After over a decade and a half worth of reporting on Television news for FOX in Miami and gaining a tremendous amount of experience in public talking, Rosh Lowe, a former Broadway actor, created a company to help train individuals in the art of public speaking.
The mission of MicDrop is to teach individuals and company employees how to be more articulate when talking about an experience or sharing their views on a topic. “I go into a place and I train people how to tell their stories in five to ten minutes and then I put them on stage,” said Lowe. Rosh uses unique methods to help even the most nervous speakers overcome their fear.
MicDrop has been gaining popularity around the United States and in addition to working with business corporations, MicDrop has hosted an array of public speaking events with large crowds in attendance.
MicDrop first faced opposition from the Frum community when an event was advertised in Miami featuring ten Chabad Rebbetzins who would share personal narratives of their involvement in cultivating their respective communities. Due to the objection of many local Shluchim, the original plan of 10 speakers dwindled down to 6 women who forged ahead despite the outspoken disapproval.
Earlier this year in the month of Cheshvan, Crown Heights saw its first MicDrop presentation when Crown Heights Young Entrepreneurs (CHYE) hosted separate MicDrop workshops for business men and women on two different days. The presentations at these events were not made public.
However, the brunt of the opposition to MicDrop came when a public event was scheduled in Brooklyn, featuring twelve “Wonder Women” who would speak about their own personal struggles in front of a mixed audience.
Being that the event was geared towards members of the Crown Heights community, local Rabbonim felt the responsibility to speak out against it. In response to a question on his own website a few weeks before the event, Mara D’asra, Horav Yosef Yeshaya Braun, member of the Badatz of Crown Heights, wrote a clear, detailed and explicit explanation of his strong reservations against this new phenomenon and the different factors involved which led him to such a conclusion. He specified the prohibition of hearing Lashon Hara and how it is strictly permissible when it is spoken L’toeles – for a specific purpose. Assuming, arguendo, that this case would be considered L’toeles, we would need to prove that it is necessary to have all the people listening in, in order to achieve this goal.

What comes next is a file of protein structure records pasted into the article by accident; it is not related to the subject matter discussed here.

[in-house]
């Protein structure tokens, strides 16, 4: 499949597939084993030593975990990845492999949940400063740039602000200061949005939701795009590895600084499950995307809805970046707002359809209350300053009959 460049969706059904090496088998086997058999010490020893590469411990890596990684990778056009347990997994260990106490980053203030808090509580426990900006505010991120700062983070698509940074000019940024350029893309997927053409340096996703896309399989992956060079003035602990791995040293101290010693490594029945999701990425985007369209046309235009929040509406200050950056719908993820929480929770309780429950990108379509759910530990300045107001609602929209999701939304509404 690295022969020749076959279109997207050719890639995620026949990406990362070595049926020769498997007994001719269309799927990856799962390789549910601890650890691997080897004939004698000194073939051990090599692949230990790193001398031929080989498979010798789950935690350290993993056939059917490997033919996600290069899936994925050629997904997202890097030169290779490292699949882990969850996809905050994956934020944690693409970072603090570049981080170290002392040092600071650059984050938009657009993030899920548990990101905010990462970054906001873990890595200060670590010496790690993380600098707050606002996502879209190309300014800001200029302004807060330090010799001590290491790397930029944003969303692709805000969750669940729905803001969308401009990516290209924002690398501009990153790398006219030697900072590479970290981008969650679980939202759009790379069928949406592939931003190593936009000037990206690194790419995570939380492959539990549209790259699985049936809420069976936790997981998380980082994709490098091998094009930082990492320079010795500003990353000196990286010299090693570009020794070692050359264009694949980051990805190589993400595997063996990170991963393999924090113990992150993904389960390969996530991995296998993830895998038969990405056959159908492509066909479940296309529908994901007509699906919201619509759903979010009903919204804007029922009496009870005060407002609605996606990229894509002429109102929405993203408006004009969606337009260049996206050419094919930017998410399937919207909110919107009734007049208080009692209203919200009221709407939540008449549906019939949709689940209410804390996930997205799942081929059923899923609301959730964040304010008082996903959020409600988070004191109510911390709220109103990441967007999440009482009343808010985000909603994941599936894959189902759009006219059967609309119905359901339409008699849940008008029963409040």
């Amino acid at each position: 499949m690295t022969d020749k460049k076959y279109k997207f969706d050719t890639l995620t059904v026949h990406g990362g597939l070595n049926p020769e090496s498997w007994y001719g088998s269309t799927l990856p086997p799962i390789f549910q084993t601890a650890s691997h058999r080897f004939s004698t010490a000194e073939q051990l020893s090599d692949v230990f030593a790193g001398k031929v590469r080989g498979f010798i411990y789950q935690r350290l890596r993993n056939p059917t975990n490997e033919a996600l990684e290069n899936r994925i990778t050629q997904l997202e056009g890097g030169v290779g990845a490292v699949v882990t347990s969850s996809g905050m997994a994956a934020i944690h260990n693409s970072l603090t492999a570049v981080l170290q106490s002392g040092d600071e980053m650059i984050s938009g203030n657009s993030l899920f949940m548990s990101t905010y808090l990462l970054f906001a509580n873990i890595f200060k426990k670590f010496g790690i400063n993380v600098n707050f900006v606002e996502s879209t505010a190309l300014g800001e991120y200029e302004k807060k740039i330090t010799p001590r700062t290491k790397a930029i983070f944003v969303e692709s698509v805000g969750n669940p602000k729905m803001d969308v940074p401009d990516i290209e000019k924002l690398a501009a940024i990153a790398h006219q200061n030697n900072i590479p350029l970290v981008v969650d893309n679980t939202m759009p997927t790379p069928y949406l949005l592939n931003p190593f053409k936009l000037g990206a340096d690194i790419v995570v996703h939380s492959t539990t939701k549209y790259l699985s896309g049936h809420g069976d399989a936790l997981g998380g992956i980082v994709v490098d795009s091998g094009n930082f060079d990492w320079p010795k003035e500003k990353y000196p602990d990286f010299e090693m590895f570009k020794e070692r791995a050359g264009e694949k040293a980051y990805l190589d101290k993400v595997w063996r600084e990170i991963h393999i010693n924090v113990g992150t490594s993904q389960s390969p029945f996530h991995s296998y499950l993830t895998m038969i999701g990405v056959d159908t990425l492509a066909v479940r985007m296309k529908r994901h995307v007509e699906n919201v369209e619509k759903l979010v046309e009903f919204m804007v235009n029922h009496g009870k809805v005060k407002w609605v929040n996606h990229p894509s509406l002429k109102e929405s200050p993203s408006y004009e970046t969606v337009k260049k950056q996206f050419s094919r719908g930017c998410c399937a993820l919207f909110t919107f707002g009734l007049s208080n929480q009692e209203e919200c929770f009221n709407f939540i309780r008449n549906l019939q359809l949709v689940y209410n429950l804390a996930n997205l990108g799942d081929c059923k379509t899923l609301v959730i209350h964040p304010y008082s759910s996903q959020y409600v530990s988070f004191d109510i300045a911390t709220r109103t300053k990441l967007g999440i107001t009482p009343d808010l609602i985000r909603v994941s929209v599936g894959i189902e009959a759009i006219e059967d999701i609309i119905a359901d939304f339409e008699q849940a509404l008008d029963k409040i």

There are also issues of modesty. The general Torah approach is not to expose oneself in public by sharing personal issues that are often better kept under wraps. All the more so when it comes to women, who are always encouraged to act in an extra dignified manner, beyond the general expectation. The issue of Tznius is further compromised when the audience votes on the speeches, which causes each speaker to wish to outdo the other by sharing something more personal, intense or traumatic. (This can also have bearing on the point mentioned earlier, the so-called effectiveness of this approach.)
In addition, Rabbis Avrohom Osdoba and Shlomo Segal, issued a letter prohibiting the attendance at the event for similar concerns, a few days before the MicDrop event was scheduled to take place.
While all of this was going on, there was one “Chabad” website which continued to strongly promote the event despite the warnings against it.
Rabbi Shea Hecht, author of Confessions of a Jewish Cultbuster, likened MicDrop to Call of the Shofar – a controversial “therapy” program that was branded a cult. Counselor and therapist, Rabbi Raphael Aron of Melbourne, Australia, also shared his concerns with the MicDrop concept, listing a host of potential problems with this platform.
Although a number of the women who had prepared presentations backed out after the Rabbonim banned the event, some blatantly ignored the Rabbonim and continued on with their planned speeches.
Unfortunately, in addition to this “Chabad” website ignoring all of the Rabbonim, a number of people from Crown Heights attended the event as well. After the event, the same website was proud to share photos and videos from the evening.
Earlier today, Eli Nash, a financial supporter and co-founder of MicDrop, shared on Facebook that the upcoming MicDrop event scheduled for February, 26th at The Aliyah Institute in Crown Heights, will be canceled due to recent requests from Lubavitch Rabbonim.
We hope that respect for Shulchan Aruch and the Rabbonim is restored in its fullest capacity in Crown Heights and around the world.